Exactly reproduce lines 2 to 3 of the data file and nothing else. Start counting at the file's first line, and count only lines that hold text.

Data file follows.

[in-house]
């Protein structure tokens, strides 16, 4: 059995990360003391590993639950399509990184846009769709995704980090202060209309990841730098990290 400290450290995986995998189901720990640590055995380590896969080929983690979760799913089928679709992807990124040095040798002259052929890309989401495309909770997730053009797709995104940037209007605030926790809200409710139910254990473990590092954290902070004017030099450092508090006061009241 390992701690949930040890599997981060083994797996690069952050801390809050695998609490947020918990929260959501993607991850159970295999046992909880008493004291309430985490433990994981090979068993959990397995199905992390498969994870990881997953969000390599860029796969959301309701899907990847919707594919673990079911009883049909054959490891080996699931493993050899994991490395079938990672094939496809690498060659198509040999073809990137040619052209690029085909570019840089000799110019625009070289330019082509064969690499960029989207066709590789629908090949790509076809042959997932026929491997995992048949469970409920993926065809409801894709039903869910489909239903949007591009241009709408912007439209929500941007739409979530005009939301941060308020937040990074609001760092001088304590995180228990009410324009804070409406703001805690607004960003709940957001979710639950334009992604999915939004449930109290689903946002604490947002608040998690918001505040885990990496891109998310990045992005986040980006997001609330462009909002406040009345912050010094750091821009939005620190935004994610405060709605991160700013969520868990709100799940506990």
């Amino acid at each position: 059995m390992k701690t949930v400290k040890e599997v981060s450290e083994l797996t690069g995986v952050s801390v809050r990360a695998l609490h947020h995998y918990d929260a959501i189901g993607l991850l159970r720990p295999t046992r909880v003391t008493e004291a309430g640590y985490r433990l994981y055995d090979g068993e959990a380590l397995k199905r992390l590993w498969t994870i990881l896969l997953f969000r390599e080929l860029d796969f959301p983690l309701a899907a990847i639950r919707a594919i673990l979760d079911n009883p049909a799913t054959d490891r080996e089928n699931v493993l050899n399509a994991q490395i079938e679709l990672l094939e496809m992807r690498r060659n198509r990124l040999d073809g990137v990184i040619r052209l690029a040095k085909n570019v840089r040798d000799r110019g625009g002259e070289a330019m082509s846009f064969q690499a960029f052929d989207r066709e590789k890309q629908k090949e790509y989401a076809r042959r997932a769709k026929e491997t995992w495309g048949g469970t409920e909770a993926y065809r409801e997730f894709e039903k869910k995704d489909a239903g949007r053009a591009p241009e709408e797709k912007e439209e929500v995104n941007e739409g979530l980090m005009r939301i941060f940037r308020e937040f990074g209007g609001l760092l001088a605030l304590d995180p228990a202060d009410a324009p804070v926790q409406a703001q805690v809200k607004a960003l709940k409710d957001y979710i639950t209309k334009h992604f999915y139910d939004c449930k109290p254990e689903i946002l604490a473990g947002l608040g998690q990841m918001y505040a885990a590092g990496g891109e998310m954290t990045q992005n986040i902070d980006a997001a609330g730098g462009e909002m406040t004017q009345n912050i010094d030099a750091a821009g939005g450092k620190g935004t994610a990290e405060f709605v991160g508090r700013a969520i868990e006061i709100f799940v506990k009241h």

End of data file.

């Protein structure tokens, strides 16, 4: 059995990360003391590993639950399509990184846009769709995704980090202060209309990841730098990290 400290450290995986995998189901720990640590055995380590896969080929983690979760799913089928679709992807990124040095040798002259052929890309989401495309909770997730053009797709995104940037209007605030926790809200409710139910254990473990590092954290902070004017030099450092508090006061009241 390992701690949930040890599997981060083994797996690069952050801390809050695998609490947020918990929260959501993607991850159970295999046992909880008493004291309430985490433990994981090979068993959990397995199905992390498969994870990881997953969000390599860029796969959301309701899907990847919707594919673990079911009883049909054959490891080996699931493993050899994991490395079938990672094939496809690498060659198509040999073809990137040619052209690029085909570019840089000799110019625009070289330019082509064969690499960029989207066709590789629908090949790509076809042959997932026929491997995992048949469970409920993926065809409801894709039903869910489909239903949007591009241009709408912007439209929500941007739409979530005009939301941060308020937040990074609001760092001088304590995180228990009410324009804070409406703001805690607004960003709940957001979710639950334009992604999915939004449930109290689903946002604490947002608040998690918001505040885990990496891109998310990045992005986040980006997001609330462009909002406040009345912050010094750091821009939005620190935004994610405060709605991160700013969520868990709100799940506990």
């Amino acid at each position: 059995m390992k701690t949930v400290k040890e599997v981060s450290e083994l797996t690069g995986v952050s801390v809050r990360a695998l609490h947020h995998y918990d929260a959501i189901g993607l991850l159970r720990p295999t046992r909880v003391t008493e004291a309430g640590y985490r433990l994981y055995d090979g068993e959990a380590l397995k199905r992390l590993w498969t994870i990881l896969l997953f969000r390599e080929l860029d796969f959301p983690l309701a899907a990847i639950r919707a594919i673990l979760d079911n009883p049909a799913t054959d490891r080996e089928n699931v493993l050899n399509a994991q490395i079938e679709l990672l094939e496809m992807r690498r060659n198509r990124l040999d073809g990137v990184i040619r052209l690029a040095k085909n570019v840089r040798d000799r110019g625009g002259e070289a330019m082509s846009f064969q690499a960029f052929d989207r066709e590789k890309q629908k090949e790509y989401a076809r042959r997932a769709k026929e491997t995992w495309g048949g469970t409920e909770a993926y065809r409801e997730f894709e039903k869910k995704d489909a239903g949007r053009a591009p241009e709408e797709k912007e439209e929500v995104n941007e739409g979530l980090m005009r939301i941060f940037r308020e937040f990074g209007g609001l760092l001088a605030l304590d995180p228990a202060d009410a324009p804070v926790q409406a703001q805690v809200k607004a960003l709940k409710d957001y979710i639950t209309k334009h992604f999915y139910d939004c449930k109290p254990e689903i946002l604490a473990g947002l608040g998690q990841m918001y505040a885990a590092g990496g891109e998310m954290t990045q992005n986040i902070d980006a997001a609330g730098g462009e909002m406040t004017q009345n912050i010094d030099a750091a821009g939005g450092k620190g935004t994610a990290e405060f709605v991160g508090r700013a969520i868990e006061i709100f799940v506990k009241h």